Although it’s often maddening, to MDN, it’s sad to have to report on the bias (or laziness) in the mainstream media with regard to the drilling issue. Today we bring you one of the many examples we could have—and we bring it because of its particularly egregious nature. Innovation Trail is a collaboration between six upstate New York public media outlets. A reporter from the Buffalo PBS station, WBFO, posted an article yesterday that makes a factually wrong statement about the Joint Landowners Coalition of New York (JLCNY). If the reporter, Ashley Hassett, had bothered to check with the JLCNY instead of dutifully regurgitating propaganda from a radical group like Food & Water Watch, she might have preserved a bit of journalistic integrity with this story.
Using the ultra-radical Food & Water Watch (FWW) as her only source, Hassett posted a story with the theme that farmers and "foodies" (foodies being the radicals at FWW) are getting together to encourage Gov. Cuomo to adopt a ban on fracking. It was in the context of this so-called story she unknowingly (our preferred view) or perhaps knowingly made a statement about the JLCNY and their position that is an outright lie…
Here’s the brief story as posted yesterday on Innovation Trial (statement about JLCNY is near the end):
A coalition of farmers and foodies are urging Governor Cuomo to ban hydraulic fracturing in New York State right away. Groups across the state are expected to meet throughout the week to alert the public to the risks they believe fracking poses to the state’s agricultural viability.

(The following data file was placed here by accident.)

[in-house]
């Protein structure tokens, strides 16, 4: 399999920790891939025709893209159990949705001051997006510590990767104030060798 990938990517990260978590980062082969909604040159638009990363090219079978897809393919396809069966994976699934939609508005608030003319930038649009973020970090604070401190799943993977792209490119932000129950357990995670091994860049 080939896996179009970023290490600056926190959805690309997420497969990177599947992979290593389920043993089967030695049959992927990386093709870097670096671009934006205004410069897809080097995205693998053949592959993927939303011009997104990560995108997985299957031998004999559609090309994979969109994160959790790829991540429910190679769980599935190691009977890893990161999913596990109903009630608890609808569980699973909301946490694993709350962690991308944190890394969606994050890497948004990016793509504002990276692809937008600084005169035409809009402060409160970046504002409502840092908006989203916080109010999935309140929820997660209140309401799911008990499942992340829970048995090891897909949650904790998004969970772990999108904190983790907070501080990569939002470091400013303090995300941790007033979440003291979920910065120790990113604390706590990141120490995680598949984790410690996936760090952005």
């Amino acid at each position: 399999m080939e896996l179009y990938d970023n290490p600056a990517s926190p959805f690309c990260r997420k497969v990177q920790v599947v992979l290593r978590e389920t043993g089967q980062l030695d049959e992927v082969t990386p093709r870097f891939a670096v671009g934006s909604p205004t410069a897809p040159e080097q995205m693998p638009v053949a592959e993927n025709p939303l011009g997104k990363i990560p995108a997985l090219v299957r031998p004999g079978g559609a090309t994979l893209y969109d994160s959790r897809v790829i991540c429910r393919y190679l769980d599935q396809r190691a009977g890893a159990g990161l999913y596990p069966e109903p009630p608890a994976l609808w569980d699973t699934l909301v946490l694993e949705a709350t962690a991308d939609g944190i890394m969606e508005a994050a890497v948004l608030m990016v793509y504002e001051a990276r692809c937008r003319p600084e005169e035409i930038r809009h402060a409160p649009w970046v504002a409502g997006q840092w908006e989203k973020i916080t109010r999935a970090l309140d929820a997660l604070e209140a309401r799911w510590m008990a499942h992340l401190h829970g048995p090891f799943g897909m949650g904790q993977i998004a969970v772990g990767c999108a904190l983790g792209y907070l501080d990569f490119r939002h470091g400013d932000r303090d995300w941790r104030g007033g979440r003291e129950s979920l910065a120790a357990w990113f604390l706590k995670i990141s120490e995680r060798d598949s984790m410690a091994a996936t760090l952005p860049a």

Food and Water Watch Organizer Rita Yelda helped organize Buffalo’s “Food not Fracking” event.
Yelda argues that the fracking process, involving the underground injection of water, chemicals and sand releases radioactive waste and produces pollution in ground water and soil.
“The soil contamination and pollution combined with the land development and water consumption really threatens the health, safety, and viability of New York State’s production of vegetables, beer, wine, dairy products. It could really have a devastation impact on some of the industries that we really call the pride of New York State,” said Yelda.
Rite Yelda says dairy farmers report that they’re already seeing the negative impacts due to fracking.
“In Pennsylvania, in Tioga County in 2010, there was a fracking waste water storage pond that leaked and it ended up spilling into a pasture where 28 cattle were grazing. Eight of the eleven calves that were born from those cattle were stillborn,” said Yelda.
Yelda said they hope their message will spark change before fracking destroys upstate’s agricultural community.
Industry and groups like the Joint Landowners Coalition of New York dispute claims that fracking waste water poses long-term risks to agriculture.
The United States Environmental Protection Agency is engaged in a major study of waste water generated by the fracking process.*
The JLCNY has never made such a claim. If you check, starting in 2008 the JLCNY has demanded that any driller signing a lease with their members agree to closed-loop systems and tanks for storage of fracking fluids and fracking wastewater. As they often say—their members actually live on the land that will be drilled. It is in their own self-interest to be ecologically-minded. They don’t intend to pollute their livestock and their families!
We understand drilling is a complicated issue. We encourage Ms. Hassett and Innovation Trail to go on a few tours of well sites in PA and study up on the difference between a water impoundment used for fresh water, one used for fracking fluid/wastewater, and one used for brine (naturally-occurring salt water that comes out long after fracking fluid is gone). There are important differences. The JLCNY sees no problem with fresh water impoundments—they already have them, they’re called farm ponds! However, they’ve never been in favor of open-air ponds for fracking fluids and wastes. To say otherwise is just not true.
*Innovation Trail (Apr 15, 2013) – Farmers and foodies call for fracking ban